Bob said...

Okay.

We're getting closer on this and I know we both agree that the underlying issue here of lust or improper thoughts is a big problem for men and a no-no.

No dispute there.

However, I don't know where I draw the line on appreciation of beauty and I'm not sure I place it where you do because I'm not sure I agree with you that this (physical beauty) should be separate from all other creation. You may be right, I don't know.

Anyway, we will be celebrating a June 3, 1978 wedding in a few days and I gotta make sure I have something really special for her that day.

PS - Kudos for mentioning Matt Chandler. I podcast him weekly and he is a huge blessing to my wife and I both.

Daniel said...

Thanks Tara for being so open about your own experinces.

Been following your music on and off now for a few years. Not many folk/country/bluegrass fans in suburbs of philly. Must be my Irish and Cherokee roots!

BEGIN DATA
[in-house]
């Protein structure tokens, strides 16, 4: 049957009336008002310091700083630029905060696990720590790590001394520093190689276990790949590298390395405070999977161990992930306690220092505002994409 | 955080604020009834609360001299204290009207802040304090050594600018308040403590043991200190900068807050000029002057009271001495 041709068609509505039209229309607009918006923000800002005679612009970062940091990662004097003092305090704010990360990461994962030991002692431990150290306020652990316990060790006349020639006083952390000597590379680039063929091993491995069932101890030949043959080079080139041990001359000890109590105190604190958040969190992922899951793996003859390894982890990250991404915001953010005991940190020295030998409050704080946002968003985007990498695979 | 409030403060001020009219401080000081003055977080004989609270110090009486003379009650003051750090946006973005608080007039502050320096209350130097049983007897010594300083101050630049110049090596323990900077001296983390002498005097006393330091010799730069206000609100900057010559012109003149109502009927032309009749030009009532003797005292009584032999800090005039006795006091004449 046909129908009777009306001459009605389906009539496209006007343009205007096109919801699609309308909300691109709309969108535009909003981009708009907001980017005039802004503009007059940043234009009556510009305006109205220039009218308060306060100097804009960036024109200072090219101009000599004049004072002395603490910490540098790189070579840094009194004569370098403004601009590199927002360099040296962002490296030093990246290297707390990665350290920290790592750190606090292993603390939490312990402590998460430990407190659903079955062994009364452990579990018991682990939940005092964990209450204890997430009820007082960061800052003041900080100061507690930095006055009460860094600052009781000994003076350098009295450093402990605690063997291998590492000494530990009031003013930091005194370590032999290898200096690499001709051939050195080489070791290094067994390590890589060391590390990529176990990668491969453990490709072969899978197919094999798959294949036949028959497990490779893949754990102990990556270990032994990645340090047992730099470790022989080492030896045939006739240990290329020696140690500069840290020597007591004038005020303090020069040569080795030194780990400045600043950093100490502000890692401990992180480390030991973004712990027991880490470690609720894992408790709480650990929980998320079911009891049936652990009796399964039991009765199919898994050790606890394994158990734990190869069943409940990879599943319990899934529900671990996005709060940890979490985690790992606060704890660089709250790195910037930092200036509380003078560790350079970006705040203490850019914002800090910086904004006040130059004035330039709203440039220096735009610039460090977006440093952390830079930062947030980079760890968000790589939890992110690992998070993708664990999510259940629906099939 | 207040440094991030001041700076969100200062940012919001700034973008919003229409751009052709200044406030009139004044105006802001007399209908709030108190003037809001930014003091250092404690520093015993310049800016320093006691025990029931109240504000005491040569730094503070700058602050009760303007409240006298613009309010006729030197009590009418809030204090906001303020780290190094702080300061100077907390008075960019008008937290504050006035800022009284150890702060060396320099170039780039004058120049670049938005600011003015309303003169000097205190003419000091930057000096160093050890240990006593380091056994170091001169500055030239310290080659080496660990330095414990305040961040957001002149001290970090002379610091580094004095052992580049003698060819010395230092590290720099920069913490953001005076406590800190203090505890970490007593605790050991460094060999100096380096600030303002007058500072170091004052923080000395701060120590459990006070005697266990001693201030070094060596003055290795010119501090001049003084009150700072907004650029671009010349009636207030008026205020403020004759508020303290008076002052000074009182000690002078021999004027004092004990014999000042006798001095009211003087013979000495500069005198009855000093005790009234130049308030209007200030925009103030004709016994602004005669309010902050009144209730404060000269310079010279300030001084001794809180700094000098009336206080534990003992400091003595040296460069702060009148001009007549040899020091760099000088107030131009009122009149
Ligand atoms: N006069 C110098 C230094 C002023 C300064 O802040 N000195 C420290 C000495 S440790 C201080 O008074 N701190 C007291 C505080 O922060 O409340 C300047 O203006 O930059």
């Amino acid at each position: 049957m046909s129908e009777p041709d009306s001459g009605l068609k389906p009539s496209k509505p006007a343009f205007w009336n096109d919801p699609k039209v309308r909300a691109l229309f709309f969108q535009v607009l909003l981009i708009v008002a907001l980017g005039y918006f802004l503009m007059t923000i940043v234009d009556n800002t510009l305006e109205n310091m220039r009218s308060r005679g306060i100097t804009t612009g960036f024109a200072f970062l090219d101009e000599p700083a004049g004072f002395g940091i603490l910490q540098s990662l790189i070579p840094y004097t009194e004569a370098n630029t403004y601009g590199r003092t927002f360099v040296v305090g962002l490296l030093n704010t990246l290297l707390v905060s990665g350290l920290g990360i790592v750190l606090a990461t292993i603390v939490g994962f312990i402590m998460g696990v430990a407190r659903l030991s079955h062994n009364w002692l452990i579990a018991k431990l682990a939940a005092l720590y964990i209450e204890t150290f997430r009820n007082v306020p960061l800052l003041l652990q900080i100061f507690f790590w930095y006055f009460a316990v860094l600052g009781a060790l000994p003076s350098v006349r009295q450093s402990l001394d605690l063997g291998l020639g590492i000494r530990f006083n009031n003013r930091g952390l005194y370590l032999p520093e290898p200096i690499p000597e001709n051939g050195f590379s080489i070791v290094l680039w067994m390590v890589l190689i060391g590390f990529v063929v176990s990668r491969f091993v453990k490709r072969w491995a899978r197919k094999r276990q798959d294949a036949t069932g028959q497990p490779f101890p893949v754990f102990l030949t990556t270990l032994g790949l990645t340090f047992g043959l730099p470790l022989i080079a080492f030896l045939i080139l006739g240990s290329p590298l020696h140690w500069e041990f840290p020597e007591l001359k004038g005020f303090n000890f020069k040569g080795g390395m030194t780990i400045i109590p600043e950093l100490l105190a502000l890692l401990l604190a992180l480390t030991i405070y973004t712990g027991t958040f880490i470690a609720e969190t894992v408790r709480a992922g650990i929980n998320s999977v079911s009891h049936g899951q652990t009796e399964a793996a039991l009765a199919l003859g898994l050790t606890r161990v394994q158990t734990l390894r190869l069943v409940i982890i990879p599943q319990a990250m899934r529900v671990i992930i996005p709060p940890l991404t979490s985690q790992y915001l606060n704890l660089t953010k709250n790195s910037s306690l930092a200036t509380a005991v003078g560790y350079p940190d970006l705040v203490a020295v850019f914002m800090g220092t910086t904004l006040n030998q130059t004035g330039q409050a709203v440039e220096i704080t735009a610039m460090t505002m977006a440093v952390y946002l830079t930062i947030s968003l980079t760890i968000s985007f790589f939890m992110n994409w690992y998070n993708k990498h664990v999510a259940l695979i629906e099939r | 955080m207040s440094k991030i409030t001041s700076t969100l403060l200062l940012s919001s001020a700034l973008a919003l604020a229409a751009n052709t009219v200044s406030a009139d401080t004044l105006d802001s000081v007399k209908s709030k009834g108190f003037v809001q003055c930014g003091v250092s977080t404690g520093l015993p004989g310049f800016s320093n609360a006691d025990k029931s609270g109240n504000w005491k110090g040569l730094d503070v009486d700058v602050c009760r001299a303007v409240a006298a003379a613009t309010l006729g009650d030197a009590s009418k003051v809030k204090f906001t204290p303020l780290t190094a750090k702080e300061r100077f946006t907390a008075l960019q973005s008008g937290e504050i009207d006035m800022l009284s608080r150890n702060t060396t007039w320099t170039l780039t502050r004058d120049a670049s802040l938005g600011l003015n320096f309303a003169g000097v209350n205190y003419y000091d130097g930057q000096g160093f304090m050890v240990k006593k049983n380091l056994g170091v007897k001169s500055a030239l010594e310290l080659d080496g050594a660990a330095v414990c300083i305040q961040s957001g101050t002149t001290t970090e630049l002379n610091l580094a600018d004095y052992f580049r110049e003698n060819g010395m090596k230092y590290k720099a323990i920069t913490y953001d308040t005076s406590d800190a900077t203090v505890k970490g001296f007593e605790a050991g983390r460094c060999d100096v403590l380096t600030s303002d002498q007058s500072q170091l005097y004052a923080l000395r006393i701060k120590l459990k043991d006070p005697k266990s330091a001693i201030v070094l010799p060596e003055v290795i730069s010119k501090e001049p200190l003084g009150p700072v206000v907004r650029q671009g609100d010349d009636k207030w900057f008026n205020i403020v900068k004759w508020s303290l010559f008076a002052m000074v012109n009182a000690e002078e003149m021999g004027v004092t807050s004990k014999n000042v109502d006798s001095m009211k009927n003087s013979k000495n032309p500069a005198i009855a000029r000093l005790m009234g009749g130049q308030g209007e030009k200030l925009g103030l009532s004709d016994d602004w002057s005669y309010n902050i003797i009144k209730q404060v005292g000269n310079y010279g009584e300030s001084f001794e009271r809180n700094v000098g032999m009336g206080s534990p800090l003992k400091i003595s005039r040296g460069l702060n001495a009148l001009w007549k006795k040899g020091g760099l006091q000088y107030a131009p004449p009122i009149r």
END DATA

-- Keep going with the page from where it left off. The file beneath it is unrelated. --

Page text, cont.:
First found your music when doing search for artists similar to or influenced by Rich Mullins. Must say I am thankful that at least in some small part you have helped to fill the great void left by our loss of Rich. When I say this, I am not speaking only of the artistic or aesthetic value of his music.

Back to your blog...

I will be 37 years old next week. Much of what you have written about, I have learned the hard way. I am divorced. Over more than ten years of marriage, I grew, and she didn't. Another influence came into her life, and any chance of reconcilliation was gone forever.

Initially, she was the one the one that all the guys drooled over. I would not say that I was overly shallow (not overly anyways). I was more naïve than anything, with some romanticized "christian" ideas of what marriage is.

One thing about a "trophy" is that over time it loses its significance. It tarnishes. There will always be newer and greater trophies.

Now, before you women blast me, I am speaking of her own view of her ownself. When we were married, she was extremely hot, and she knew it. And yes, she had big boobs. And yes, she loved to flaunt them in a "modest" way.